Submitted by Maria.Kapsalaki on Tue, 01/28/2020 - 13:57
Highly energy efficient buildings such as ones built to the Passive House standard, require a very airtight building envelope and the installation of a mechanical ventilation with heat recovery (MVHR). MVHR systems incorporate ambient air filters, which reduce the introduction of particulate matter (PM) from outdoor sources into the dwelling. However, indoor PM sources, e.g. cooking, can also contribute substantially to occupants’ exposure and need to be accounted for when designing ventilation or deriving recommendations for filter classes.
Submitted by Maria.Kapsalaki on Wed, 04/17/2019 - 15:34
Over the past few years there have been advances in sensing of some pollutants, primarily particles, that might lead to ventilation controls based on direct sensing of pollutants – particularly those relating to health. In this study we evaluated low-cost (about $200 US) IAQ monitors that measured PM2.5 - the most important health-related pollutant in indoor air. Controlled laboratory tests were carried out with known sources of particles (cooking, cleaning, candles, cigarettes) and by comparing the IAQ monitors response to research-grade and reference measurement methods.
Submitted by Maria.Kapsalaki on Wed, 04/17/2019 - 15:04
Product connectivity makes products and systems remotely controllable and possibly interoperable with other devices in the house.
The most common way to achieve this interoperability is to connect these devices locally. On the other hand, products may also be cloud-connected, which allows an easier and seamless interoperability between devices. Hence, data are collected and stored in the cloud. As soon as the measured data is sent to the cloud, large set of data are available and can be anonymously retrieved and statistically analyzed.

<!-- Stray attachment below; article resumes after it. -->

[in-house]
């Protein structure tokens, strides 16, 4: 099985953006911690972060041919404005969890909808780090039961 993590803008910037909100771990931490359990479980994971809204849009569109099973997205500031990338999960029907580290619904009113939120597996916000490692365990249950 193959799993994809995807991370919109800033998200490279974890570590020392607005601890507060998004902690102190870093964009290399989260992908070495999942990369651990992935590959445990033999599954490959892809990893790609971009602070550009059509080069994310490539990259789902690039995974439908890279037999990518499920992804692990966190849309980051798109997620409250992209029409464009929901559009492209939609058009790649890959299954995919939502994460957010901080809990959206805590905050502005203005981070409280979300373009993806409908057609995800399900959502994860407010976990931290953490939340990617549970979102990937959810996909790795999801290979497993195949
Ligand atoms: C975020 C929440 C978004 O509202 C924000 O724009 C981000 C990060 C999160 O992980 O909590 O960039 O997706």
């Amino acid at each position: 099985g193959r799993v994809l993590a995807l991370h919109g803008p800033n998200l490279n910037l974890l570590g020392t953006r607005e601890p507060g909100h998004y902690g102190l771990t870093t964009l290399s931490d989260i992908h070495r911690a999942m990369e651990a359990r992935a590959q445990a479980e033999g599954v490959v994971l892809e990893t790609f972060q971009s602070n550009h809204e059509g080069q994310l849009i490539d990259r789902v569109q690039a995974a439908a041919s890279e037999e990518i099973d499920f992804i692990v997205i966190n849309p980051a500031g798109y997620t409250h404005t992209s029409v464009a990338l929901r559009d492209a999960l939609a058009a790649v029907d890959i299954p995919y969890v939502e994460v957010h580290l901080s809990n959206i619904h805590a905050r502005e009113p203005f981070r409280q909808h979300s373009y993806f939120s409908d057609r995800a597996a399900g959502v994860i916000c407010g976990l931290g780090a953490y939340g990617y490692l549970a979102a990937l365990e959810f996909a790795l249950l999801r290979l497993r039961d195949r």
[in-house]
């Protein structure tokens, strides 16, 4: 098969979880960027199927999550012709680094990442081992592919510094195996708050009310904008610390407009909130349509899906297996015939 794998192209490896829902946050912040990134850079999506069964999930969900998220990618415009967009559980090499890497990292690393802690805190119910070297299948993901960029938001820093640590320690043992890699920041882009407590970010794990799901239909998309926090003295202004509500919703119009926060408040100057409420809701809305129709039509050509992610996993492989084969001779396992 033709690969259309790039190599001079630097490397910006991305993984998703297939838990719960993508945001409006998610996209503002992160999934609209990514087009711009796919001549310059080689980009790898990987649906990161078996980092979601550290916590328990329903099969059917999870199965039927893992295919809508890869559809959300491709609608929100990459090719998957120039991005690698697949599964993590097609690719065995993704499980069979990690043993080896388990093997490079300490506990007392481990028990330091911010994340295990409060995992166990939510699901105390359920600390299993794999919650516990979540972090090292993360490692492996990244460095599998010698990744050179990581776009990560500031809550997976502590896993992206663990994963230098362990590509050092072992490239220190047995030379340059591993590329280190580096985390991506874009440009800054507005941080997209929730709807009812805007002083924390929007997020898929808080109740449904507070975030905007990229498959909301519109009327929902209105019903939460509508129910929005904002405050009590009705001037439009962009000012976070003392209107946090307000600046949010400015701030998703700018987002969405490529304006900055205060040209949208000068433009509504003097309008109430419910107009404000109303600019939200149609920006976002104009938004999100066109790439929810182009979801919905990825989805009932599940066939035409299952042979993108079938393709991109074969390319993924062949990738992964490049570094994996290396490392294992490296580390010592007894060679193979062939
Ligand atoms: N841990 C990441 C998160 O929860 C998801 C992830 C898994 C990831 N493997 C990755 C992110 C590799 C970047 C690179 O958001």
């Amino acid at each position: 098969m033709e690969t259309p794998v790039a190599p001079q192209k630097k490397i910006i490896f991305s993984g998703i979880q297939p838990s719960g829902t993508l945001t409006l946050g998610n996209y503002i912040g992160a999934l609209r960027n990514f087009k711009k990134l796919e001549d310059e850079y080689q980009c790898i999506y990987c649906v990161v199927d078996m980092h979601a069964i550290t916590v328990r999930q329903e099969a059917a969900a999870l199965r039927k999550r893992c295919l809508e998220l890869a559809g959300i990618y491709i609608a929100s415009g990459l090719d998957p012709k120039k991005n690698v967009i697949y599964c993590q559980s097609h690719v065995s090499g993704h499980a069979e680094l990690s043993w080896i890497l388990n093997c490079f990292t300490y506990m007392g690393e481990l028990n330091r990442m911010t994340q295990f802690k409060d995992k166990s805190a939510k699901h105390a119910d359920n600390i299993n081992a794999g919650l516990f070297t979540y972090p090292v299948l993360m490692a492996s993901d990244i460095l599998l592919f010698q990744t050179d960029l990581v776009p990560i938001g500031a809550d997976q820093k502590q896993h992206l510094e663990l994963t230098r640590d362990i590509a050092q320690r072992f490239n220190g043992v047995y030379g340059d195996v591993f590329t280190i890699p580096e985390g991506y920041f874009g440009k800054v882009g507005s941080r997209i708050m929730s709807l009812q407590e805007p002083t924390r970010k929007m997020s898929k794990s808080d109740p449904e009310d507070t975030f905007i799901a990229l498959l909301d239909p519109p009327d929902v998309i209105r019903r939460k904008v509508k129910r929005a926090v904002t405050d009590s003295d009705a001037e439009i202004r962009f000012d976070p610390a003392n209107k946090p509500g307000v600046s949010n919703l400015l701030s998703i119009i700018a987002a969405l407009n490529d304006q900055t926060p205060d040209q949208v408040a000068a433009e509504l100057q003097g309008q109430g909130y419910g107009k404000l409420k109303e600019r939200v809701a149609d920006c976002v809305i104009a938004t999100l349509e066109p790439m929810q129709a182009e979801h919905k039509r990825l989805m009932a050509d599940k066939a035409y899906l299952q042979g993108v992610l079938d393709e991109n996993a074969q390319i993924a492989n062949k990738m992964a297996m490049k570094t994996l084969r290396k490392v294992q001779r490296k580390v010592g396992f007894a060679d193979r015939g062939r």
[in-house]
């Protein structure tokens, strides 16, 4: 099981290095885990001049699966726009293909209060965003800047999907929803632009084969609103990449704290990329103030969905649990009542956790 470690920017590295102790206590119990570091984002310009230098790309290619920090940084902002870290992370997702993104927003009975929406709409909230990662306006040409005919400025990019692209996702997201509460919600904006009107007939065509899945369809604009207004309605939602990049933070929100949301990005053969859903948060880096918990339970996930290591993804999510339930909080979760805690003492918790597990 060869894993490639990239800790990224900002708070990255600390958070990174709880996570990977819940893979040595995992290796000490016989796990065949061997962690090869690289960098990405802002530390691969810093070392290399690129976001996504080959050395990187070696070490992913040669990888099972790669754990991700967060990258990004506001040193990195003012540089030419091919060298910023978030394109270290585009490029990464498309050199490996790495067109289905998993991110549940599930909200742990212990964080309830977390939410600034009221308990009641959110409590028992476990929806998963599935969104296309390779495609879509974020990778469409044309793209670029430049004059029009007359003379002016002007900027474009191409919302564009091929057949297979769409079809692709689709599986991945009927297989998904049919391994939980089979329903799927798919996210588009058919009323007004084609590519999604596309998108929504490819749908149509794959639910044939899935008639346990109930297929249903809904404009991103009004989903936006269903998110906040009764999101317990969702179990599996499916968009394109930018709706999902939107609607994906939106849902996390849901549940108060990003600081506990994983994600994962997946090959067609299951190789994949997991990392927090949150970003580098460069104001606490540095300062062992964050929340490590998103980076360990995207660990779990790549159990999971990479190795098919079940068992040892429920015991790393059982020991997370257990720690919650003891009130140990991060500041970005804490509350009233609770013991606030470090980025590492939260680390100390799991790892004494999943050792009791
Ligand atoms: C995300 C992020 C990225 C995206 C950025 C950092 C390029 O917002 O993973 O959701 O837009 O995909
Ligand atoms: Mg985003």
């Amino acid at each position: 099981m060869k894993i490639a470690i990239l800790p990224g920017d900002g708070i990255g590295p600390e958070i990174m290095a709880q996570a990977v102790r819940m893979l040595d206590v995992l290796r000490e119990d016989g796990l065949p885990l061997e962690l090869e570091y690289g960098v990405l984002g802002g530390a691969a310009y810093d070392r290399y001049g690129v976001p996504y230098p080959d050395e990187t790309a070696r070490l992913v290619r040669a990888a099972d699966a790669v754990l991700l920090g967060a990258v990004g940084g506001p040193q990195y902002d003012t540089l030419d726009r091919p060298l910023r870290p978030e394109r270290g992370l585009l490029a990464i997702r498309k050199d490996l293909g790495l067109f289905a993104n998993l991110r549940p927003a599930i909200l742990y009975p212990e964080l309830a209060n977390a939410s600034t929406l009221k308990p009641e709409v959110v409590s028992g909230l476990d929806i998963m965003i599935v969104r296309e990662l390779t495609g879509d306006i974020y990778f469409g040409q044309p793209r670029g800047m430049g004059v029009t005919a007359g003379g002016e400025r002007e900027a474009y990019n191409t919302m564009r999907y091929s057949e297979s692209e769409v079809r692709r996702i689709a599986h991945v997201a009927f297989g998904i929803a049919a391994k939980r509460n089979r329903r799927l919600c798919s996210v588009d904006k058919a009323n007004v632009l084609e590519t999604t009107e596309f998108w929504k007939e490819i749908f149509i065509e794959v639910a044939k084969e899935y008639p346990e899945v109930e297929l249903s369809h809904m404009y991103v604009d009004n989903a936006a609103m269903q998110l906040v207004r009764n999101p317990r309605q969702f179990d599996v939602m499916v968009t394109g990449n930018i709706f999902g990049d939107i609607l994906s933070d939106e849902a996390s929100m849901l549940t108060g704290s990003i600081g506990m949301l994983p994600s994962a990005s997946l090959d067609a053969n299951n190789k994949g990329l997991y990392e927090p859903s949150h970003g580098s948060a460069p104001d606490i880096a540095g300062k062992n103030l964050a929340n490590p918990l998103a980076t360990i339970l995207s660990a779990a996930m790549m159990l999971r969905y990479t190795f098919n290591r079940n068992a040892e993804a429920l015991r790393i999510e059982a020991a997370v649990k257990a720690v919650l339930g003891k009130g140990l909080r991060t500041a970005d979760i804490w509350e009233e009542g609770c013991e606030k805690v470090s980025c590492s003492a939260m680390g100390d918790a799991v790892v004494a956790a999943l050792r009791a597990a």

Submitted by Maria.Kapsalaki on Mon, 03/21/2016 - 09:05
According to past researches, most people spend 80%-90% of their time indoors. The ventilation is very important to people’s health and the comfortable surroundings around us. From the viewpoint of energy saving, mechanical ventilation will consume a large amount of additional energy. So variety of ways measuring natural ventilation is worth considering. In fact, in real life, many people tend to have their windows shut rather than open, and the reasons are complex.
The objective of this study is to provide research results of the actual conditions concerning theconcentrations of PM10, PM2.5, PM1 and CO2 among particle and gaseous pollutants in a subwaycarriage. Mean concentrations of PM10, PM2.5 and PM1, and CO2 in a subway carriage wereinvestigated as 215.1101.4 ? m-3, 86.938.6 ? m-3, 27.011.4 ? m-3, and 1,588714 ppm,respectively. These mean concentrations in a subway carriage were higher when it ran on anunderground track than on a ground track.
In this study the question whether or not and to what extend ventilation and air cleaning can contribute to the reduction of exposure to environmental tobacco smoke in the hospitality industry is answered. First a literature review on ventilation and air cleaning technologies has been executed. Unfortunately, only a few papers reporting experimental data from the hospitability industry were available to answer the proposed question. Therefore a model describing the effect of different ventilation systems and building layouts has been set up.
A survey of the particle-size distribution of 17 polycyclic aromatic hydrocarbons (PAHs) in indoor and outdoor air was performed in 20 homes in several Japanese cities. Highest PAH concentrations were found in the fine-particle fraction (smaller than 2.5 μm in diameter). The pro· portion of indoor PAH concentrations in fine particles was found to be higher than that of outdoors.